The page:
Windsor Locks police have arrested a New York woman who is accused of stealing another woman’s identity and using it to take out a $15,000 personal loan from a local credit union.
Tameka Inge Lee Charles, 41, told police that for her part in the scheme, in which others were also involved, she received about $1,000.
Charles is facing charges of first-degree identity theft and second-degree larceny, and is free after posting $100,000 bond.
The affidavit supporting Charles’ arrest provides the following details:
The investigation began in April 2020 when a woman reported to police that someone had used her identity to open an account an apply for loan from the 360 Federal Credit Union on Ella Grasso Turnpike.
Through speaking with an employee, police learned that in March the credit union had received an online application for a loan using the woman’s name, address, social security number, and date of birth. It had approved the loan and asked the applicant to come into the credit union to complete paperwork.
The woman who arrived, later determined to be Charles, received a $5,000 check and a debit card for the new account where the remainder of the loan was deposited.
It was later determined that the driver’s license Charles presented was fraudulent and that she was markedly different in appearance from the woman whose identity she was using.
The investigation stalled for a time during the pandemic, but police met with the victim again at the end of 2020. She confirmed that the phone number and email address listed on the loan documents didn’t belong to her.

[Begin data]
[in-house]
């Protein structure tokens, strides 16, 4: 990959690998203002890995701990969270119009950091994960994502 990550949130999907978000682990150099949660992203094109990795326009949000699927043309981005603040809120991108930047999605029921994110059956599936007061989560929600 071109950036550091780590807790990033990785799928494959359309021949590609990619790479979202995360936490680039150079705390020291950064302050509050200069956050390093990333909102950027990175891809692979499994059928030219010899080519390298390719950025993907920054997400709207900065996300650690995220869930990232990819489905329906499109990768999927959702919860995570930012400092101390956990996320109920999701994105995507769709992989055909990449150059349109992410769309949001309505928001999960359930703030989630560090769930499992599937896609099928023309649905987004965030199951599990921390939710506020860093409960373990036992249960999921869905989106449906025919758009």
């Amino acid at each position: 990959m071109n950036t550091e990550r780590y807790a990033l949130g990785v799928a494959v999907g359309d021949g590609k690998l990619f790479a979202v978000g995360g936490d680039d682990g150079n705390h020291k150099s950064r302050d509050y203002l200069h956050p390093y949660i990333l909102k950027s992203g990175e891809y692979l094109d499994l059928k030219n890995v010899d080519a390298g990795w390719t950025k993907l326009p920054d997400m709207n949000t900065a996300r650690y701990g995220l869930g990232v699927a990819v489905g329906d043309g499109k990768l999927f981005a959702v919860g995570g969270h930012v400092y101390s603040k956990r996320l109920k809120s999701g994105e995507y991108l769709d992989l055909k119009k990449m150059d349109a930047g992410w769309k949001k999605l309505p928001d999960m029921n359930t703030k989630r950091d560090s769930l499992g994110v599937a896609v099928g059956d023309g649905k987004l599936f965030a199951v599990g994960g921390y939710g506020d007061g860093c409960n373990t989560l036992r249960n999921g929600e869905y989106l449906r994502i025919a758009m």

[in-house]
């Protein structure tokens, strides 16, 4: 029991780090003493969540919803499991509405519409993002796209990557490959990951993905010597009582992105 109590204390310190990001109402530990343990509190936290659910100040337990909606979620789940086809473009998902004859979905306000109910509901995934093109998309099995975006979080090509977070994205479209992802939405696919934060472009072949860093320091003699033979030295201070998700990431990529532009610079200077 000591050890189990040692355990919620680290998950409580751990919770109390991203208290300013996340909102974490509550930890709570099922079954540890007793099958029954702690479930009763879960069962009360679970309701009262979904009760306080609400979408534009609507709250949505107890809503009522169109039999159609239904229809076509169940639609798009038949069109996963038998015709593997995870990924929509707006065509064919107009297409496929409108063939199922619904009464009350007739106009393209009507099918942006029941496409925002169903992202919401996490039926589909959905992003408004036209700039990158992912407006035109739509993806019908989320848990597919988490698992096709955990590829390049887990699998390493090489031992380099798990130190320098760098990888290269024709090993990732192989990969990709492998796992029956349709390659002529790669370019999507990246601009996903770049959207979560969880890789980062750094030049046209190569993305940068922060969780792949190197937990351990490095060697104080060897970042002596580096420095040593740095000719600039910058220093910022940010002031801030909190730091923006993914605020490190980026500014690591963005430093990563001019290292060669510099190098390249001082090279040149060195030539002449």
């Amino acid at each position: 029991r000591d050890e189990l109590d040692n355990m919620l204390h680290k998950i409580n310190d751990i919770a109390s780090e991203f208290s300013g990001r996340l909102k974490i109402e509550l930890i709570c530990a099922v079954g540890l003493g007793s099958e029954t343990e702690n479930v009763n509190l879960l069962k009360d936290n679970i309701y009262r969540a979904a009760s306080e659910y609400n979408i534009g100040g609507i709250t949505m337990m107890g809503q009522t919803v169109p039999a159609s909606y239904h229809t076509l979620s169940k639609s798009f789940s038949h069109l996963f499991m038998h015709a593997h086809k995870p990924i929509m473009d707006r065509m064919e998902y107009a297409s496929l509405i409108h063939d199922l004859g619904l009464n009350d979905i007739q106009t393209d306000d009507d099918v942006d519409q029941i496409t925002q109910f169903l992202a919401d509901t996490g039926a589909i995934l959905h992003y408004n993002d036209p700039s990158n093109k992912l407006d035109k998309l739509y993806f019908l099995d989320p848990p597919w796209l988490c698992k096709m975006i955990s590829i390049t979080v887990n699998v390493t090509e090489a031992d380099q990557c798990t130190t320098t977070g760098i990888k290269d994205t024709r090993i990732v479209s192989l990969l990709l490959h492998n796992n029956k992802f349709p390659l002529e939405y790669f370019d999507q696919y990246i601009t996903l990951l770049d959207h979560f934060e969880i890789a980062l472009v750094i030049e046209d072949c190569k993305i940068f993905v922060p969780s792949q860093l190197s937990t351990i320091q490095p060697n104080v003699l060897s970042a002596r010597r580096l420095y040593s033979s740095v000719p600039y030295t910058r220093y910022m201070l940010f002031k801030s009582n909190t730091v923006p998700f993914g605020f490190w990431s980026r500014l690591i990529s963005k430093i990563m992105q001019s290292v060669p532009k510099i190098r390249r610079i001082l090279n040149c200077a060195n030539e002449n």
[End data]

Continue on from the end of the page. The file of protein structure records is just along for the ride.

Charles’ name was connected to the other number, and after locating a copy of Charles’ driver’s license photograph, the police recognized her as the woman who had gone to the credit union.
The search warrant for the email address used in the application turned up a second email address that used an unrelated person’s name. Police contacted her, and she explained that her identity also had been stolen and a loan taken out in her name.
Windsor Locks police contacted investigators in New York, where the woman lived, who provided a picture of the suspect in their case. It was Charles.
In February police traveled to New York to speak with Charles, who agreed to a meeting. Police confronted Charles with the pictures of her at the credit union and said she needed to explain her involvement and identify who else was involved.
Charles admitted that her role was to complete the loan application and secure the loan, and in return she received about $1,000.